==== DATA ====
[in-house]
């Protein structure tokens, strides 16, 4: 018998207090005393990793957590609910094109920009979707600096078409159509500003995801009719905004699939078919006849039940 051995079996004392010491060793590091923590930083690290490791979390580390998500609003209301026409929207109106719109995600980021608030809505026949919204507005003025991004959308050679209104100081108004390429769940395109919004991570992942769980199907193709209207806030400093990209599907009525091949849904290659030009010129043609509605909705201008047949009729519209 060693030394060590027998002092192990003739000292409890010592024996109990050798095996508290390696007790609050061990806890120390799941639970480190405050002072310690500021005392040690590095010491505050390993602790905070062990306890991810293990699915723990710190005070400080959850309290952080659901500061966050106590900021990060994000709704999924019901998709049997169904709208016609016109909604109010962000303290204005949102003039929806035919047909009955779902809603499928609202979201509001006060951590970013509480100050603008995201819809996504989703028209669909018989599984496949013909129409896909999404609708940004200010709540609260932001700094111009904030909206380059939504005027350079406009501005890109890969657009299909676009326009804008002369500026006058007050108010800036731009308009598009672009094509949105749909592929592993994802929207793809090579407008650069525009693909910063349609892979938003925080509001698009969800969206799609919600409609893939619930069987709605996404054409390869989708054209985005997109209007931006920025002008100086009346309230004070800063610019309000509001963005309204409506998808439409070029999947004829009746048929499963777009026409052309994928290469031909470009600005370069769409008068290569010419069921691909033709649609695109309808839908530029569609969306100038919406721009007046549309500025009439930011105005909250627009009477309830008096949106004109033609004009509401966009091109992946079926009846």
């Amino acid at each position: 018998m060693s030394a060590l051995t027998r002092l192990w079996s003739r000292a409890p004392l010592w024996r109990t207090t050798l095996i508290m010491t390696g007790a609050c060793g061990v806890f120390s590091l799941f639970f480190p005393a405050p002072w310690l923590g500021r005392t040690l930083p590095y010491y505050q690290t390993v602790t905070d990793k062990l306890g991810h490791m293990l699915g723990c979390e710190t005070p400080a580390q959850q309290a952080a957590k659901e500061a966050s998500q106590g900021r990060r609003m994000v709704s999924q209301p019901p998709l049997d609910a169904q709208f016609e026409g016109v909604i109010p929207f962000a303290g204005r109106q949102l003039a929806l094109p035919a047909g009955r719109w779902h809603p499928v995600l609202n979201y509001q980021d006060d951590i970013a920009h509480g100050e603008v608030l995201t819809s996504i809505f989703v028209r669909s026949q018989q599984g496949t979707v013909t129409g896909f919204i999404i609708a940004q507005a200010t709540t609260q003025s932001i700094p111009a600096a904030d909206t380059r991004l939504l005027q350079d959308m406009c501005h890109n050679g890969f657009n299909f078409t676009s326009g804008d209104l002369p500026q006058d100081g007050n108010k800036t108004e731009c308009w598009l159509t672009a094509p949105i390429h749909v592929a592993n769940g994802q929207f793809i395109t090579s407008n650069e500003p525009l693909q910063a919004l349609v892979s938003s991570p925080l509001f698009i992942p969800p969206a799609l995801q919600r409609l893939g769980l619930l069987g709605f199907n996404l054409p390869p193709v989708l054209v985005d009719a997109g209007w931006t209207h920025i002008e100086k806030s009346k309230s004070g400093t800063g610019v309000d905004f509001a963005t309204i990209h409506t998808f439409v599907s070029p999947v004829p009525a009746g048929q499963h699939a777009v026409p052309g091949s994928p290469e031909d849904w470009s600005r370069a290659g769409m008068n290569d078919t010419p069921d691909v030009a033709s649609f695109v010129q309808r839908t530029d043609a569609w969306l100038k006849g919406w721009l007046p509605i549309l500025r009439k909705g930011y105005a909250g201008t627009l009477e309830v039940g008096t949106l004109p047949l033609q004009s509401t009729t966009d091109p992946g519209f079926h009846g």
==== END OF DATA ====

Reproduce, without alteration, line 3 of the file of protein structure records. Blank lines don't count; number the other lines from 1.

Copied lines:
């Amino acid at each position: 018998m060693s030394a060590l051995t027998r002092l192990w079996s003739r000292a409890p004392l010592w024996r109990t207090t050798l095996i508290m010491t390696g007790a609050c060793g061990v806890f120390s590091l799941f639970f480190p005393a405050p002072w310690l923590g500021r005392t040690l930083p590095y010491y505050q690290t390993v602790t905070d990793k062990l306890g991810h490791m293990l699915g723990c979390e710190t005070p400080a580390q959850q309290a952080a957590k659901e500061a966050s998500q106590g900021r990060r609003m994000v709704s999924q209301p019901p998709l049997d609910a169904q709208f016609e026409g016109v909604i109010p929207f962000a303290g204005r109106q949102l003039a929806l094109p035919a047909g009955r719109w779902h809603p499928v995600l609202n979201y509001q980021d006060d951590i970013a920009h509480g100050e603008v608030l995201t819809s996504i809505f989703v028209r669909s026949q018989q599984g496949t979707v013909t129409g896909f919204i999404i609708a940004q507005a200010t709540t609260q003025s932001i700094p111009a600096a904030d909206t380059r991004l939504l005027q350079d959308m406009c501005h890109n050679g890969f657009n299909f078409t676009s326009g804008d209104l002369p500026q006058d100081g007050n108010k800036t108004e731009c308009w598009l159509t672009a094509p949105i390429h749909v592929a592993n769940g994802q929207f793809i395109t090579s407008n650069e500003p525009l693909q910063a919004l349609v892979s938003s991570p925080l509001f698009i992942p969800p969206a799609l995801q919600r409609l893939g769980l619930l069987g709605f199907n996404l054409p390869p193709v989708l054209v985005d009719a997109g209007w931006t209207h920025i002008e100086k806030s009346k309230s004070g400093t800063g610019v309000d905004f509001a963005t309204i990209h409506t998808f439409v599907s070029p999947v004829p009525a009746g048929q499963h699939a777009v026409p052309g091949s994928p290469e031909d849904w470009s600005r370069a290659g769409m008068n290569d078919t010419p069921d691909v030009a033709s649609f695109v010129q309808r839908t530029d043609a569609w969306l100038k006849g919406w721009l007046p509605i549309l500025r009439k909705g930011y105005a909250g201008t627009l009477e309830v039940g008096t949106l004109p047949l033609q004009s509401t009729t966009d091109p992946g519209f079926h009846g």